Good point. I drive a stick as well.

Sent from my SM-G975U using Tapatalk
 

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Discussion Starter #47
The service department wants to now replace the transmission again, along with front axles and some other components. I'm throwing in the towel, our confidance in the car is gone at this point and by the time that all happens the lemon law 30 day down requirement will be past. I asked Subaru customer service to see about ordering us a new 21 identical car, said they will let us know Monday. They have been really nice to work with so far, but i realize that I'm just talking to a customer service person and not a decision maker. We shall see.
 

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The service department wants to now replace the transmission again, along with front axles and some other components. I'm throwing in the towel, our confidance in the car is gone at this point and by the time that all happens the lemon law 30 day down requirement will be past. I asked Subaru customer service to see about ordering us a new 21 identical car, said they will let us know Monday. They have been really nice to work with so far, but i realize that I'm just talking to a customer service person and not a decision maker. We shall see.
You will know how serious SOA is on your request by who is handling it. If you get passed on to a more senior representative, you're on the right track to getting a replacement car at some point. If you're still with the original individual who first took your call, probably not.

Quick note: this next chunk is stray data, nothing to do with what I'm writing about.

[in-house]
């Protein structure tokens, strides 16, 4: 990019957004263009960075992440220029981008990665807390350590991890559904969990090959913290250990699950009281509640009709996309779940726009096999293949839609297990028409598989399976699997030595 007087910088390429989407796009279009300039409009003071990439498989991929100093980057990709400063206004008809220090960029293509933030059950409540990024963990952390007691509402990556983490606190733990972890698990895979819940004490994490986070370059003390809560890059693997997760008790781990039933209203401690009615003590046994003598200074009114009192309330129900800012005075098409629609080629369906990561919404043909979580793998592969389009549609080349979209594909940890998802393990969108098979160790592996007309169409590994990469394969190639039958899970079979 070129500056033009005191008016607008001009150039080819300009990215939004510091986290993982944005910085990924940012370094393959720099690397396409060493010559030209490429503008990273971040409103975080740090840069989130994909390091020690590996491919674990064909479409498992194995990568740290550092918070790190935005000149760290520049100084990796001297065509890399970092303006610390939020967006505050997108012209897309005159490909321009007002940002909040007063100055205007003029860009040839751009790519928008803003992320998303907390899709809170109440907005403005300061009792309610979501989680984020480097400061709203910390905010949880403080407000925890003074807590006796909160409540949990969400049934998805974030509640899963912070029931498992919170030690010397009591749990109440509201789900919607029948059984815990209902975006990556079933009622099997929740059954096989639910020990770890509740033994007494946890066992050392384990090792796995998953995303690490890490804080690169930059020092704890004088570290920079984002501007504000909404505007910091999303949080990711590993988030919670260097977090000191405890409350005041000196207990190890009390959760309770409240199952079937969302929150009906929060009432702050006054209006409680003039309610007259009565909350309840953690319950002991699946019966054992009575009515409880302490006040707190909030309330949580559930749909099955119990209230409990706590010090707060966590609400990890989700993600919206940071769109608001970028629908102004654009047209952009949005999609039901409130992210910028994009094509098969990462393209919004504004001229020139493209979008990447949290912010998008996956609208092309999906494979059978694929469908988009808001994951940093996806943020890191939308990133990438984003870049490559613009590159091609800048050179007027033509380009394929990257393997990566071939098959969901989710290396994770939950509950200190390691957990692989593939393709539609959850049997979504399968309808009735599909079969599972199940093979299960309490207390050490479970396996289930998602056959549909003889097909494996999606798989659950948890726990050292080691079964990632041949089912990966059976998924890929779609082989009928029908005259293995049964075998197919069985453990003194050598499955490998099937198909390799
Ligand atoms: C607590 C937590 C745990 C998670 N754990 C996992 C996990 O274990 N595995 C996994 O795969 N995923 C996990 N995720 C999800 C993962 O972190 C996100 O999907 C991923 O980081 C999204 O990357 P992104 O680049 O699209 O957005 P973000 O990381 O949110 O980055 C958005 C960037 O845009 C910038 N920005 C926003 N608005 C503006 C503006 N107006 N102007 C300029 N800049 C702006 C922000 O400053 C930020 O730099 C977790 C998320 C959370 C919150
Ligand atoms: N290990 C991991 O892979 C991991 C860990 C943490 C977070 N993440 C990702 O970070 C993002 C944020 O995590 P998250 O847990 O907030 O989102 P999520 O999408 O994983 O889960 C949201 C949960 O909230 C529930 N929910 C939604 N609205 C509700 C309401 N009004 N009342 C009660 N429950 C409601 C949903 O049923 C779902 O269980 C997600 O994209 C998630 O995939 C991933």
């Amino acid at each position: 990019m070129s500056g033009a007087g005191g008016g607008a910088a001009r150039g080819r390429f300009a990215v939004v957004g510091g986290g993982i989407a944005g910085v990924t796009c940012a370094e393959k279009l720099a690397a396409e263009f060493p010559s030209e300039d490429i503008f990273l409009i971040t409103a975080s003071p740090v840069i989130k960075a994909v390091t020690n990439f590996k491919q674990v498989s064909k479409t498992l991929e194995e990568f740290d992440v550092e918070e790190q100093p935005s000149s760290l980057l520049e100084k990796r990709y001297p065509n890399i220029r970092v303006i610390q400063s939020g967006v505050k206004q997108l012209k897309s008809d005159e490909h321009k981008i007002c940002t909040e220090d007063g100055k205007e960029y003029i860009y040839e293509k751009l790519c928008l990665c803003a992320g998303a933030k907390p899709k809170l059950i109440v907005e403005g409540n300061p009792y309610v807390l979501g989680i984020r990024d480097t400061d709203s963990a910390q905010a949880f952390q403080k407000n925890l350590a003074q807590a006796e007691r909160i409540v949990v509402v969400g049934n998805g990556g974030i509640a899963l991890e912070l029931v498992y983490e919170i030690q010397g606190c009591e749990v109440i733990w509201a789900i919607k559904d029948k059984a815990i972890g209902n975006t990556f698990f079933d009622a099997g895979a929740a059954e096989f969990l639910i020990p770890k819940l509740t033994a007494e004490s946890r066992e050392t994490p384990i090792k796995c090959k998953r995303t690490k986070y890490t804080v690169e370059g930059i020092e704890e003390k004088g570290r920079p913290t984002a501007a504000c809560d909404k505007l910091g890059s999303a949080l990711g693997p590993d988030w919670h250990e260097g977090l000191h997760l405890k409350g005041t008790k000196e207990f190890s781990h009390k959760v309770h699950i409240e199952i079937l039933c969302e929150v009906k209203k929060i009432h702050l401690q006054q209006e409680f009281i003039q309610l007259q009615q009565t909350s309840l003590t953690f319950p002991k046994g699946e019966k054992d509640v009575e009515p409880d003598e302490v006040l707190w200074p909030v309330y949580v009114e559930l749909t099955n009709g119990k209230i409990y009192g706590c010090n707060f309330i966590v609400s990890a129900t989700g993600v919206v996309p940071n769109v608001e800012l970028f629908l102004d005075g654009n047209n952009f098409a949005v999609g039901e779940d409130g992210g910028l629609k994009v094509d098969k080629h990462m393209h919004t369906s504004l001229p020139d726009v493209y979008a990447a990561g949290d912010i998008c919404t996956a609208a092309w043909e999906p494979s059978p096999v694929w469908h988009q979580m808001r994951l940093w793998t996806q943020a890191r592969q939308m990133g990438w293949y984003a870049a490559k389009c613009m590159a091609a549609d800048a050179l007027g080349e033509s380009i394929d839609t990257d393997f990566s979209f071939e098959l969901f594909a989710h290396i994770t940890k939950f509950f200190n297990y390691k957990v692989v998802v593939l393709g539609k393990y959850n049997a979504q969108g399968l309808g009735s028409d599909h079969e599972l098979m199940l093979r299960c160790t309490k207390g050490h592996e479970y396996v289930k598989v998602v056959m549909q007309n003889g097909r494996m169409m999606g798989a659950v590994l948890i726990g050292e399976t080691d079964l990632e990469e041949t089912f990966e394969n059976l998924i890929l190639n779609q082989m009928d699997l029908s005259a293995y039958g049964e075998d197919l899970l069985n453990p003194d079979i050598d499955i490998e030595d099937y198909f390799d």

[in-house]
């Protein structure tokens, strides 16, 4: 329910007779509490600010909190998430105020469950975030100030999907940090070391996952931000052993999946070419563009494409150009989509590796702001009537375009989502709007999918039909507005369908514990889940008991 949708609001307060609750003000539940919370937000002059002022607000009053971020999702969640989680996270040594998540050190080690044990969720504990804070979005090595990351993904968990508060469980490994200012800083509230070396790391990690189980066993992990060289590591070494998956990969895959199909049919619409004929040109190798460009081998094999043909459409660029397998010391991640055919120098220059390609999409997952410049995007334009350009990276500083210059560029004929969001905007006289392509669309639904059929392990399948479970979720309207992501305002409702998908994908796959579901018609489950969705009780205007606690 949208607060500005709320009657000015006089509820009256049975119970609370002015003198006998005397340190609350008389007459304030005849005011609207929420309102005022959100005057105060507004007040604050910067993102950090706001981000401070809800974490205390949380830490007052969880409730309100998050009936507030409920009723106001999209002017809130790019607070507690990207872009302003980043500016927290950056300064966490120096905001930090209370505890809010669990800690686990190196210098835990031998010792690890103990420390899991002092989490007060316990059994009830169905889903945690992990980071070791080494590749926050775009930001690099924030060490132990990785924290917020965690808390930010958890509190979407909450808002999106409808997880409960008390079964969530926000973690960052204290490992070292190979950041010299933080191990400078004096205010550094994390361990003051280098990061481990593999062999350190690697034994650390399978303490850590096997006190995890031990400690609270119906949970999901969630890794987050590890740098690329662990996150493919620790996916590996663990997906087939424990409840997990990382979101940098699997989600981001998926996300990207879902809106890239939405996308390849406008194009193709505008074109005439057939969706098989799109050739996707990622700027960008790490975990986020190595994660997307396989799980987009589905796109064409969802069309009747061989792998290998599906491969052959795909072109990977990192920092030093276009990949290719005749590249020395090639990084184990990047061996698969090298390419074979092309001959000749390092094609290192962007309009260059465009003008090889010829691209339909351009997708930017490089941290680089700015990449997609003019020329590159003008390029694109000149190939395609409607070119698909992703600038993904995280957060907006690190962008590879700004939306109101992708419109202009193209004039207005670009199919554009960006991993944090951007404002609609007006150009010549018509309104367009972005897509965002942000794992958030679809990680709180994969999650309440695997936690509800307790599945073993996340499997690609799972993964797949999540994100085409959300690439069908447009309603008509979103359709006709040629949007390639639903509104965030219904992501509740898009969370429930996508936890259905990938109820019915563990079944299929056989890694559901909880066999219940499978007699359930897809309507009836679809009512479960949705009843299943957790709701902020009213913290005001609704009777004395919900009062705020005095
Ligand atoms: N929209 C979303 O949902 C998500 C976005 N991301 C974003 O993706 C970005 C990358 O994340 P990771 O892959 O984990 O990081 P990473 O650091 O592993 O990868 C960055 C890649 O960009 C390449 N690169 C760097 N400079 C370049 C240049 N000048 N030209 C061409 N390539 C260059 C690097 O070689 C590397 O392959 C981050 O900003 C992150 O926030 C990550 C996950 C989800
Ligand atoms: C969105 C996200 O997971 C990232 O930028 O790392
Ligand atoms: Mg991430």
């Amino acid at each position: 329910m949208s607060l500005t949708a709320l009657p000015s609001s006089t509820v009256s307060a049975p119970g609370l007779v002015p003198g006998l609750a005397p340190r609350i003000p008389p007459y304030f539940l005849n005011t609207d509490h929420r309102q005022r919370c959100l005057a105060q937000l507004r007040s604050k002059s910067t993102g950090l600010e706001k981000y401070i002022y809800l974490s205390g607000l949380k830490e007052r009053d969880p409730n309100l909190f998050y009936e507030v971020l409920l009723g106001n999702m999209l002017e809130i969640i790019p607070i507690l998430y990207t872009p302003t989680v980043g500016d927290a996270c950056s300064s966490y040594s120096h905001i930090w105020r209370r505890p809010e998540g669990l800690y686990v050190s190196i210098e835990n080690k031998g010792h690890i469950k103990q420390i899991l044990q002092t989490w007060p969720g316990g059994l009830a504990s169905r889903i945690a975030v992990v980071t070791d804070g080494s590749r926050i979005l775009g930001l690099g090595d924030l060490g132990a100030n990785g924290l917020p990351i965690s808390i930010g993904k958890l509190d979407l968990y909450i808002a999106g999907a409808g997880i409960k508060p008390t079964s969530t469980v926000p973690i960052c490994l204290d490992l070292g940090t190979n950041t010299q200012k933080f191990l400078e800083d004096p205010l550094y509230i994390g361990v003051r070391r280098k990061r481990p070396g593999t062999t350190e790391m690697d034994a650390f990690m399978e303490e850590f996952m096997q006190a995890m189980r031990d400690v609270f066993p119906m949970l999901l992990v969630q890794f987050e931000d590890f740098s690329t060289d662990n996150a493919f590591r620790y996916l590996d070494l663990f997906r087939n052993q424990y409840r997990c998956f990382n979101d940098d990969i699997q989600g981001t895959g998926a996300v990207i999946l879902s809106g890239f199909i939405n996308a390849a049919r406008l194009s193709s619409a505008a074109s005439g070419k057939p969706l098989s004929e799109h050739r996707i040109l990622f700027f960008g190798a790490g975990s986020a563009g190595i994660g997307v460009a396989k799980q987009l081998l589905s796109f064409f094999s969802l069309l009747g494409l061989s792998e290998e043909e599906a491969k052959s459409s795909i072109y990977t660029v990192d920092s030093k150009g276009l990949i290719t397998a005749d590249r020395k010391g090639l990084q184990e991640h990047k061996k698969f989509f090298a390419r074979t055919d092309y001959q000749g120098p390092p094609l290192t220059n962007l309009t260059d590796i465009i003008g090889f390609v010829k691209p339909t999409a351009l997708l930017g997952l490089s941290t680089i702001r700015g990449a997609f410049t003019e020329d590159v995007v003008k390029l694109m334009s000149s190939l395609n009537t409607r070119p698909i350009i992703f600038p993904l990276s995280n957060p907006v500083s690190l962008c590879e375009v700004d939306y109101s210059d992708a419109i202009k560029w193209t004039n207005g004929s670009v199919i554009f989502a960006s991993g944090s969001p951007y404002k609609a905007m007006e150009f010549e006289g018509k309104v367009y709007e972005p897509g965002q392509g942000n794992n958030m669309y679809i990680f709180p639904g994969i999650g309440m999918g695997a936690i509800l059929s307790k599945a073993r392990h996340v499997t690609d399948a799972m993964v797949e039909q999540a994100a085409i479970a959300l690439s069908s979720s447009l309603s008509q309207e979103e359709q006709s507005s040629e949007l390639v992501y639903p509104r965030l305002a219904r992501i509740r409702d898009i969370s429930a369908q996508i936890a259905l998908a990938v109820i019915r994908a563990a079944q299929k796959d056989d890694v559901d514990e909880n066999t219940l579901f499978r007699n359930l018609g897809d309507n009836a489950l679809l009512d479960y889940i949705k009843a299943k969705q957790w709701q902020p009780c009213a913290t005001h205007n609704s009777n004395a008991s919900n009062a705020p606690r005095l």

I was very dismayed when the transmission was replaced early on in the life of our 19 Outback, but pleasantly surprised at how well it turned out. The right techs really can do something like this and have it turn out right. In my case the new transmission behaved the same as the original, which meant there was nothing wrong with the transmission in the first place. In your case, I would bring up do you really think I've had two transmissions that are bad, or is something else going on that no one can figure out? To me that's the foundation of a good argument to just get a different car. I think I mentioned before that working with SOA and your dealer towards a resolution generally gets better results than working against Subaru through legal channels. Hopefully they'll work with you to keep you as a happy customer.